A recent article in the New York Times spoke about Pop-ups, the phenomenon that retailers and clothing designers are employing to create boutiques that can be opened anywhere — a street corner, an abandoned building, a loft space, etc. They’re bare-bones, no frills concepts — but they do have one thing — great merchandise. The pop-ups usually feature one designer and his or her entire collection and then, like magic, 4-6 weeks later, an entirely new designer with an entirely new collection is gracing the store faster than you can say abracadabra.
Another concept that just opened features an entire store of products from one country. The store will then change countries every 4-6 weeks. Talk about built in public relations, not to mention a reason to return again and again.
THE REAL WORLD RETAILING TAKEAWAY
It’s about keeping the merchandise fresh. And now sharp retailers are taking it to a whole new level. They are literally making over their entire store every 4-6 weeks. As small business operators, that’s something that’s just not possible. But here’s something that is.
Awhile back I wrote about keeping it fresh and talked about FEATURE AREAS. For the uninitiated, a feature area is a key area in the store that you want customers to focus on.
In many stores, it’s the first table you literally bump into as you walk into the store. It’s the table or fixture that causes you to veer right or veer left around it. Short of knocking you over the head with it, you can’t miss it. And that’s exactly what retailers want — something out of the norm for you, the money-spending consumer to spend even more money on (because you still have to buy what you originally came in for, right?).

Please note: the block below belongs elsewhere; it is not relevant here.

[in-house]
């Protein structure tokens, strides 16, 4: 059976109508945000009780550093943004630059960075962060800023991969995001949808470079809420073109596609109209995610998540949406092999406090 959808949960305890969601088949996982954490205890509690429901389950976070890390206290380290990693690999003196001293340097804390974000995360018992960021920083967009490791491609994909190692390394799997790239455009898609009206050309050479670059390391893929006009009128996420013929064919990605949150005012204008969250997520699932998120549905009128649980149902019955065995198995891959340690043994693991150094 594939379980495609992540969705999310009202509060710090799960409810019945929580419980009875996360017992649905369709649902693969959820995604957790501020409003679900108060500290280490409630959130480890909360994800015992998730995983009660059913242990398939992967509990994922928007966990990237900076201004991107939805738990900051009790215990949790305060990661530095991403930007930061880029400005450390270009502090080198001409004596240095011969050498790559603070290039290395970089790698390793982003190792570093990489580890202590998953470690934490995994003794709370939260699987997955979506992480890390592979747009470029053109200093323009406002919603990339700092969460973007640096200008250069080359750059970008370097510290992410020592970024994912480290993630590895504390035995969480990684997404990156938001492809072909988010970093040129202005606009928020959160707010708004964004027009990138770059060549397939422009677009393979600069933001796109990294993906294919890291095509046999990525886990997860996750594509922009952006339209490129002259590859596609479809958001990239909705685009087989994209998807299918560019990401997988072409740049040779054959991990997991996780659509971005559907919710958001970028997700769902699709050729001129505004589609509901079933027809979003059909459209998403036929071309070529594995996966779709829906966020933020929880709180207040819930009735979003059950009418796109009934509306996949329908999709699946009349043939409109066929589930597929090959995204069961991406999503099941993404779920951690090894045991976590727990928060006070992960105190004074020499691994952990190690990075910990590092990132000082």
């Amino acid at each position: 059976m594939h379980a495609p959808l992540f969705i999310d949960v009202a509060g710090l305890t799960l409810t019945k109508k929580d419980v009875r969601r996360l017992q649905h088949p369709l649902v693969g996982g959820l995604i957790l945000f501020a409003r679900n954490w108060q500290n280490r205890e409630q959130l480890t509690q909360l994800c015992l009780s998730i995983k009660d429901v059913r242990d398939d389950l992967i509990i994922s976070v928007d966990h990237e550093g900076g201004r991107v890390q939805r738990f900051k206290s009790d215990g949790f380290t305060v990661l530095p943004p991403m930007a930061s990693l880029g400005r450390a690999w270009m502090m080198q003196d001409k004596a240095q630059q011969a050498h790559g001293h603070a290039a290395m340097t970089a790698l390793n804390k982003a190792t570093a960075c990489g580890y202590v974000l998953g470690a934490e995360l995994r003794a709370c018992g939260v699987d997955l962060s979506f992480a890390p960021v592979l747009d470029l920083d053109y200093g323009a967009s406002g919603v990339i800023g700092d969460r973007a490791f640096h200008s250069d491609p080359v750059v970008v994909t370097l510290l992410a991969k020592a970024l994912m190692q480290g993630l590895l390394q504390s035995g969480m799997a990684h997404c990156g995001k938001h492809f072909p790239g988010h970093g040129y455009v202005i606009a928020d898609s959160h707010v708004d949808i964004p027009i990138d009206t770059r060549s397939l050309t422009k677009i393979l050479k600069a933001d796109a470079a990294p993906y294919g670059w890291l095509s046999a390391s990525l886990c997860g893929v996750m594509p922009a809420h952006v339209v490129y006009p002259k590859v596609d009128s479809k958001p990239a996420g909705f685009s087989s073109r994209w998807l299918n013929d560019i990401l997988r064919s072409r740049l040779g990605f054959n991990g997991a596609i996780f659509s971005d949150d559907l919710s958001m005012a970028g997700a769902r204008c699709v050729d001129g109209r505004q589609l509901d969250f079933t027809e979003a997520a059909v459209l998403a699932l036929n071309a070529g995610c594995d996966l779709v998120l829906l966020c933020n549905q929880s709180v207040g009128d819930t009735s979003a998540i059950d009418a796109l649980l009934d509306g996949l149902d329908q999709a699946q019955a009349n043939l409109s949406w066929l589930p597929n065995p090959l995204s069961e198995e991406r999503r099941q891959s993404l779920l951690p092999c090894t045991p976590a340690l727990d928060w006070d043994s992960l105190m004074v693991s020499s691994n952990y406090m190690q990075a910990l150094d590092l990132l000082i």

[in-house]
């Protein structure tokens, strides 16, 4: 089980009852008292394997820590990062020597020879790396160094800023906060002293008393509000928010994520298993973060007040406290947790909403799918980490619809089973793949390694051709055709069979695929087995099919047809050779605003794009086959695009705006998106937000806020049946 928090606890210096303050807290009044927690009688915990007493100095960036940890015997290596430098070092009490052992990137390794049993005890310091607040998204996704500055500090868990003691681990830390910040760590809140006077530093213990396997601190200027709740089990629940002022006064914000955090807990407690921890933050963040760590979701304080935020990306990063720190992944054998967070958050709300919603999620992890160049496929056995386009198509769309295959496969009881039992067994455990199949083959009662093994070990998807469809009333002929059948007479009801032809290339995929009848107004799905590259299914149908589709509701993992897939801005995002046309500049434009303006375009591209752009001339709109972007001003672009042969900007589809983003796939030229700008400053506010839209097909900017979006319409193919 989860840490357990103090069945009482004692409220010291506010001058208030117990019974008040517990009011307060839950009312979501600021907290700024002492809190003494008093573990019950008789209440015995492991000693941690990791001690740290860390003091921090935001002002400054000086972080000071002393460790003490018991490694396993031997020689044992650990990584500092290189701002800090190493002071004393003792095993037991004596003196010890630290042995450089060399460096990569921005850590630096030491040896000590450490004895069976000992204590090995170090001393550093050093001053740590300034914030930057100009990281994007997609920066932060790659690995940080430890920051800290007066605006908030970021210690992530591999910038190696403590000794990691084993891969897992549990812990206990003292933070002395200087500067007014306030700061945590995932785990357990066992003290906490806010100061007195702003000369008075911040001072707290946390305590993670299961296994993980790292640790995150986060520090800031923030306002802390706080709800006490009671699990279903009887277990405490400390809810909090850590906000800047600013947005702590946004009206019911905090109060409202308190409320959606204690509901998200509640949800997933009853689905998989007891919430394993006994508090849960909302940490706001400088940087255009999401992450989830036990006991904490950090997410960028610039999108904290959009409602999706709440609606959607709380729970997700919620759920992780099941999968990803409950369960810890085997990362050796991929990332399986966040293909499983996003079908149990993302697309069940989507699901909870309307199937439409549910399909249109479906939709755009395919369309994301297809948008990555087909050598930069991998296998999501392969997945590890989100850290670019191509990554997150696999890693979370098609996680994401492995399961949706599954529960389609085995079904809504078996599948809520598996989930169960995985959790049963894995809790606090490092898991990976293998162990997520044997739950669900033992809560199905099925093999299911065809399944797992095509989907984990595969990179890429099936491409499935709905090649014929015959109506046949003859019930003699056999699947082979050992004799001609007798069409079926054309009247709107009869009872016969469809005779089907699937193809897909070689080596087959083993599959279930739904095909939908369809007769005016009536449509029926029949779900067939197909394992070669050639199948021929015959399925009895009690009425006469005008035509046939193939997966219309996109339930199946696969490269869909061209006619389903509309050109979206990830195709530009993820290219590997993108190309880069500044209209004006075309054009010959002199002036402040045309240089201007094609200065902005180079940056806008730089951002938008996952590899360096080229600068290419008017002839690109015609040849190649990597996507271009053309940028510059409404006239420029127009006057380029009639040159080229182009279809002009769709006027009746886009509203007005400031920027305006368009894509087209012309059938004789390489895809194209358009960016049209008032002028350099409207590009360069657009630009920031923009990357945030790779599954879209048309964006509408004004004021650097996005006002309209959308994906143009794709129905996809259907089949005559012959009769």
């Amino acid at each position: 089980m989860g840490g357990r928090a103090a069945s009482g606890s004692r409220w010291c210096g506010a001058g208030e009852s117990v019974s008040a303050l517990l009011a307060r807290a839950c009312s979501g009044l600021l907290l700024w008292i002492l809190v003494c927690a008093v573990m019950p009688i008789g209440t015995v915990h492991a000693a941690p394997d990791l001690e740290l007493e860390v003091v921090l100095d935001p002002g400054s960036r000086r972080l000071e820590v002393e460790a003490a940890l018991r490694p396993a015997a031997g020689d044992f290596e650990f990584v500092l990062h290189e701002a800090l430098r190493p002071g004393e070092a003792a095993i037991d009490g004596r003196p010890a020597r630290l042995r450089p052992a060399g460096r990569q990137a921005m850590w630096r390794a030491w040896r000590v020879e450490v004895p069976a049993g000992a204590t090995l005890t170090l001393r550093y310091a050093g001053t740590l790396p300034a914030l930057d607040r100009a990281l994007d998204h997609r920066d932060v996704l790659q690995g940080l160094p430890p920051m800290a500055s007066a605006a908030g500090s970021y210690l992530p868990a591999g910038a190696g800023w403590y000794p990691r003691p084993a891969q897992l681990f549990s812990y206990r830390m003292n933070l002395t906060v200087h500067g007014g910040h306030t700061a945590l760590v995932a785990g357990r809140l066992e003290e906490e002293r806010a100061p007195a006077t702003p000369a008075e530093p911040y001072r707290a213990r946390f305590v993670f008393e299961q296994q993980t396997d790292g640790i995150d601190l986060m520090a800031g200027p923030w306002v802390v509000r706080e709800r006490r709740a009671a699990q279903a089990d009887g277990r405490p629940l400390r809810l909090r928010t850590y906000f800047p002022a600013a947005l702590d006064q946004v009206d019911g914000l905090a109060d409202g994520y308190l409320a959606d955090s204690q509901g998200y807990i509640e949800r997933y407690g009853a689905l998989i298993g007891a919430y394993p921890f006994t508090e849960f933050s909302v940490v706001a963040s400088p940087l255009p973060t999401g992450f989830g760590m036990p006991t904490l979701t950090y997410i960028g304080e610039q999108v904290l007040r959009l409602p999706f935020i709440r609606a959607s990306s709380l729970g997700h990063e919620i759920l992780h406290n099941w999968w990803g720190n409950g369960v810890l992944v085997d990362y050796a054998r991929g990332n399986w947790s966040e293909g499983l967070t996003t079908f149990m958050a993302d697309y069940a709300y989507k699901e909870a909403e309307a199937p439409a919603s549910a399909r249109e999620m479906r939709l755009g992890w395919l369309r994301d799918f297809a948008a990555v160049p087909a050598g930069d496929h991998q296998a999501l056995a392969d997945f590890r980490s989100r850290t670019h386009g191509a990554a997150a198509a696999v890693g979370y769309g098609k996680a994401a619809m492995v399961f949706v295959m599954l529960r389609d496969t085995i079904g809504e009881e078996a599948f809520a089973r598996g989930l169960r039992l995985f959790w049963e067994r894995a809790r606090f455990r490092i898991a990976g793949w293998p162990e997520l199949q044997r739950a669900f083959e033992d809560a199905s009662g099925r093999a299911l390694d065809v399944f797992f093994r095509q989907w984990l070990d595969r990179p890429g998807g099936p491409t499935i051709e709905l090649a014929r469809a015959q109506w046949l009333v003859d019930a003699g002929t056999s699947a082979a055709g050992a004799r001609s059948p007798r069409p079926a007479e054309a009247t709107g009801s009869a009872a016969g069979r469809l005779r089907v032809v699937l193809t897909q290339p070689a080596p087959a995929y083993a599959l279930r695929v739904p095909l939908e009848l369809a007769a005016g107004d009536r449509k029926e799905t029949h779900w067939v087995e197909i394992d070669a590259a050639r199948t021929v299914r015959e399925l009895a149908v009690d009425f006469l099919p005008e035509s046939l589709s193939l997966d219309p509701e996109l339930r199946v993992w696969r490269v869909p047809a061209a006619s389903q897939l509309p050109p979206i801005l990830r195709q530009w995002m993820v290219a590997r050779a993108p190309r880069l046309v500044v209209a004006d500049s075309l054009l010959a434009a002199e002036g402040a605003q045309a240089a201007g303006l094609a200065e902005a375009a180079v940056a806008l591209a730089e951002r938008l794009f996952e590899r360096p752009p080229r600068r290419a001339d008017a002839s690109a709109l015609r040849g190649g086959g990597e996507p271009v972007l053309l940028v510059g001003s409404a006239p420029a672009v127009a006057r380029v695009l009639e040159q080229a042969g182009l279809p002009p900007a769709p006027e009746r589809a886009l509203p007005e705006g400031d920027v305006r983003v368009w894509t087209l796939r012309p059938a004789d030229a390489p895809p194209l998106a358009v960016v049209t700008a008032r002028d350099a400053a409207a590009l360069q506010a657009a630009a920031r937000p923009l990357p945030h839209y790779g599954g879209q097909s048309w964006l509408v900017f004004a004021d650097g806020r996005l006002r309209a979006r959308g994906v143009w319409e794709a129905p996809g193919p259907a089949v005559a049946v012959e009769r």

So, what’s on your feature table? This is an area you should change every 4-6 weeks. It should feature the latest product line you’ve brought in, or tie to a specific time frame or season, or it can be a feature area that focuses on a specific type of product. You can’t use that magic I mentioned earlier and hocus pocus, you have a feature area. There has to be some context and relevancy to the customer.
If you’re striving for ideas, just use your personal life experiences to create a feature area. For instance, it’s summer now…think of all the things you do in the summer…group them together and that’s a feature area. Think spring, winter and fall and you’ve just covered 24 weeks by having a seasonally focused feature table for each of the four seasons.
So, don’t stress making over your entire store, just choose a feature area or areas that you’re going to make over to keep your customer engaged. Your customers will notice, and you’ll be better off financially — after all eye appeal, is buy appeal.